Both are dreadfully comfortable shoes. And it is not unlikely that you would find these brands over there.

  5. ambar

    I find an excellent online source for my wacky wide feet.

    However, you may find made to measure to a) give you better results, and b) be more available over there than over here. (I’ve been looking into custom riding boots lately…)

  6. sionainn

    For boots I’ve always gone with for wider shafts and extra-wide widths. I’ve always been very pleased with the quality of their shoes (and I am hard on my shoes).

    Another online source is They specialize in hard-to-fit sizes and you can search by width as well as shoe type.

    They are both U.S. based so you might have to figure out the shipping thingo but it might be worth it.

  7. velvetpage

    I have an extremely wide foot as well – only a 6.5 in length, but an EEE in width, so I feel your pain quite literally. The only manufacturer I’ve ever found that makes really comfortable shoes is SAS. They’re American, I believe, and the shoes are rather granny-ish. I put up with it because I walk a lot. I’m in front of a classroom all day, and I prefer ugly shoes that fit right to nice-looking ones that give me corns and kill my toes and toenails.

    I have no idea if you can get them in Ireland, though.

  8. janne

    Have you checked the sporting goods stores? Don’t know about Ireland, but over here they seem to have at least half the store area devoted to shoes and clothing, a lot of it pricey and fashionable. But also of the kind you can move in :)

  9. chamois_shimi

    Do you suppose the Clog and Shoe Workshop people ship to the U.S.? I can’t remember the last time I had hiking boots or shoes that fit properly. It doesn’t help that my feet aren’t quite the same length. :P

  10. velvetpage

    Another thought – consider seeing a chiropodist for the corns, bunions, and calluses. Letting them sit there indefinitely can lead to further problems later on. I know one lady who had her baby toe amputated, and another whose toenails have all fallen off, from wearing cheap shoes that didn’t fit for a long time.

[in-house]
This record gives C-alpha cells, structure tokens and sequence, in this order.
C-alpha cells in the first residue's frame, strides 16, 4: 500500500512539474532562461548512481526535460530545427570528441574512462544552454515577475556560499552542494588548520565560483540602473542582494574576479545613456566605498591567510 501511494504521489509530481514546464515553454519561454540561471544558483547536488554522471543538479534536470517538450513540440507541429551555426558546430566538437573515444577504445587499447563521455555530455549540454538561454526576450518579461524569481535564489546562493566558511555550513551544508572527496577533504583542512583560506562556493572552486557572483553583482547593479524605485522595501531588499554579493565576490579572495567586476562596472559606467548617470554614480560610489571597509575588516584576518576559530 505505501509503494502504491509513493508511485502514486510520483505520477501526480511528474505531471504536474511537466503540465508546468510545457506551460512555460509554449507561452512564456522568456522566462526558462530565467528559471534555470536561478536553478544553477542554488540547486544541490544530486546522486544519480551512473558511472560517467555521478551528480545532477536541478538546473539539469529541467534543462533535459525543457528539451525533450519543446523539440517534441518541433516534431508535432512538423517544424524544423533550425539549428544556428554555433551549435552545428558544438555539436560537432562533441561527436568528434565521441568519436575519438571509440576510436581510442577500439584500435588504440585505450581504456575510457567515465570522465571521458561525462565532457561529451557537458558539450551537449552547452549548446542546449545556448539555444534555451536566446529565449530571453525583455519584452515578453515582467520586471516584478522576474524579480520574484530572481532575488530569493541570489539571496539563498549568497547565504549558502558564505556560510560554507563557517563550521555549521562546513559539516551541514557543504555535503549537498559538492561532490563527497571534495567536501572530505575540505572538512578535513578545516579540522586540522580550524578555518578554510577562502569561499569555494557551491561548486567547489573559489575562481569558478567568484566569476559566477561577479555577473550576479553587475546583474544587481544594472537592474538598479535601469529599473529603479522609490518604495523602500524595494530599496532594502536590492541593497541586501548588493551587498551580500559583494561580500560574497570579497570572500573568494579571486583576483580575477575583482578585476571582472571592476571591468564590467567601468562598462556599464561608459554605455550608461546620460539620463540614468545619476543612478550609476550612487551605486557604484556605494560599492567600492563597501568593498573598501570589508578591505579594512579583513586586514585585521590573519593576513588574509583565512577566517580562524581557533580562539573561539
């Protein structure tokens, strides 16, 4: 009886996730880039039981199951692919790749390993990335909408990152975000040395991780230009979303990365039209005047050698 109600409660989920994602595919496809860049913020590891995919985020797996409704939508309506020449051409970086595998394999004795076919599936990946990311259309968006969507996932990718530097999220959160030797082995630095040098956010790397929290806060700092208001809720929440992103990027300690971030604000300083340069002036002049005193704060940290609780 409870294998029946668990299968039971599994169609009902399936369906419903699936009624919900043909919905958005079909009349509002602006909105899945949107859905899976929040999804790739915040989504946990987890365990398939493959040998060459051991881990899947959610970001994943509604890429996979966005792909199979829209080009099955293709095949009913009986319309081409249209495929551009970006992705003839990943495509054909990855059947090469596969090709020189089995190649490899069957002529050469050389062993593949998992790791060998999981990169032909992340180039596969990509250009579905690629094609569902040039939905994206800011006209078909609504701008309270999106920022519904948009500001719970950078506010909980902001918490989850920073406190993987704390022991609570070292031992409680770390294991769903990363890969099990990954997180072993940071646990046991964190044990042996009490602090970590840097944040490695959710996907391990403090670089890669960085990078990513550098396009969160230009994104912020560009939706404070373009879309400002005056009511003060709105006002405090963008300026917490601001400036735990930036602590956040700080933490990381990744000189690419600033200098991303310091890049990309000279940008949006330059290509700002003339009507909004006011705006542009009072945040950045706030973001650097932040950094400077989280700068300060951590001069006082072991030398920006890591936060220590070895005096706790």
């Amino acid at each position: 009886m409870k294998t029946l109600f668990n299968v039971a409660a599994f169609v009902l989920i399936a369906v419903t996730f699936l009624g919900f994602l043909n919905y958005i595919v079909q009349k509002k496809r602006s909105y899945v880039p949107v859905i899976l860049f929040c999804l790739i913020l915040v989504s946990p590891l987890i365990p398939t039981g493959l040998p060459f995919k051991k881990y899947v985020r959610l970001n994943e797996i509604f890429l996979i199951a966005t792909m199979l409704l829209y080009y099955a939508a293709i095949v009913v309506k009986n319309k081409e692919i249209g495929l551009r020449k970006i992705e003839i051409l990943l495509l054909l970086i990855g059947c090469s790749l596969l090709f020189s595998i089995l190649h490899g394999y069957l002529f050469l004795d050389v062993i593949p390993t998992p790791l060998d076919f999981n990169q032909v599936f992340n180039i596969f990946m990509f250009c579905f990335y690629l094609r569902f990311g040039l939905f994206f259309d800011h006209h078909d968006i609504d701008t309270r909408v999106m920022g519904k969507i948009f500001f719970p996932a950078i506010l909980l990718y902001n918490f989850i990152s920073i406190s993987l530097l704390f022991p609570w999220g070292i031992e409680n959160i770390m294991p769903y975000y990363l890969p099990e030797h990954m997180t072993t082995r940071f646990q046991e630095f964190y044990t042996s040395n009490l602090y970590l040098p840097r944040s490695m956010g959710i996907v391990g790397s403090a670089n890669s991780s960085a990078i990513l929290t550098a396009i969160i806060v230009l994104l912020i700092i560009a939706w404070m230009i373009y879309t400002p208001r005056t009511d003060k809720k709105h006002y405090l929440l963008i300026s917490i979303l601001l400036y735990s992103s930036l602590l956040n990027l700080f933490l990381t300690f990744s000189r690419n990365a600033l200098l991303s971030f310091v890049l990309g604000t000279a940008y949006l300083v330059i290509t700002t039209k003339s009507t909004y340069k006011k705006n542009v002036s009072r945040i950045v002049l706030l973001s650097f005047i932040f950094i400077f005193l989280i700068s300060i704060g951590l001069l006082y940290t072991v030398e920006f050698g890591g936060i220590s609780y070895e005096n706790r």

11. genitiggie

    This year’s one pair of boots(indeed winter footwear of any sort) that fit came from the Clarks shop. Odd, because nothing Clarks make had fit me for a decade. They are short enough to not hit the calf proble, while long enough that I don’t feel my feet are going to get cut off at the ankle. Unfortunately they were in the sale before Christmas, so they may not still have this design.

    Scholl shops have very wide shoes also. Some of them don’t even look like they were made for your 102 year old grandma.

    Also, as mentioned above, Reiker and Ecco. I find these days that they aren’t high enough in the instep (except for the ubiquitous ugly Ecco lace-up) and even occasionally (Ecco) for the toes. However, I have had success in the past with them and your feet aren’t mine. Seibel is another German brand and I found one other which almost fit at a Pavers shop. I forget what the name was, I’d never heard of them before.

    Oh, and there exist some Timberland stores in England. My sandals and hiking shoes are from there.

    Damn but I miss Zeeta.

  12. sammywol

    Shoes that fit? Never heard of them. M=I have insanely skinny, narrow, low rise feet and so all shoes are like boats round my feet. I just settle for ones that don’t rub blisters on the spots where the foot moves around most.

    Back in the day I would have suggested Ecco shoes for comfort and walking and even, occasionally, for fashionability but now their shoes are made in the Far East along with everyone else’s and so have to be viewed with as much suspicion as anyone else’s. However they have a shop on Princes St (I think – one of those between Patrick St and Oliver Plunkett St. anyway) and I did get some decent sandals there this summer.

  13. brightglance

    Gabor is a brand carried by the “better” shoe shops and usually by department stores, which does wider shoes and also boots for wider calves. They can be a bit boring, I’ve mostly had them as work shoes but I bought the low heel long boots with 2 side buckles shown first at a few months ago and have hardly taken them off since.

  14. knappenp

    My wife – six feet tall, with feet to match – does much of her shoe shopping at Zappos. One of the things she likes the most is that if the shoes don’t fit they can be returned or exchanged pretty easily.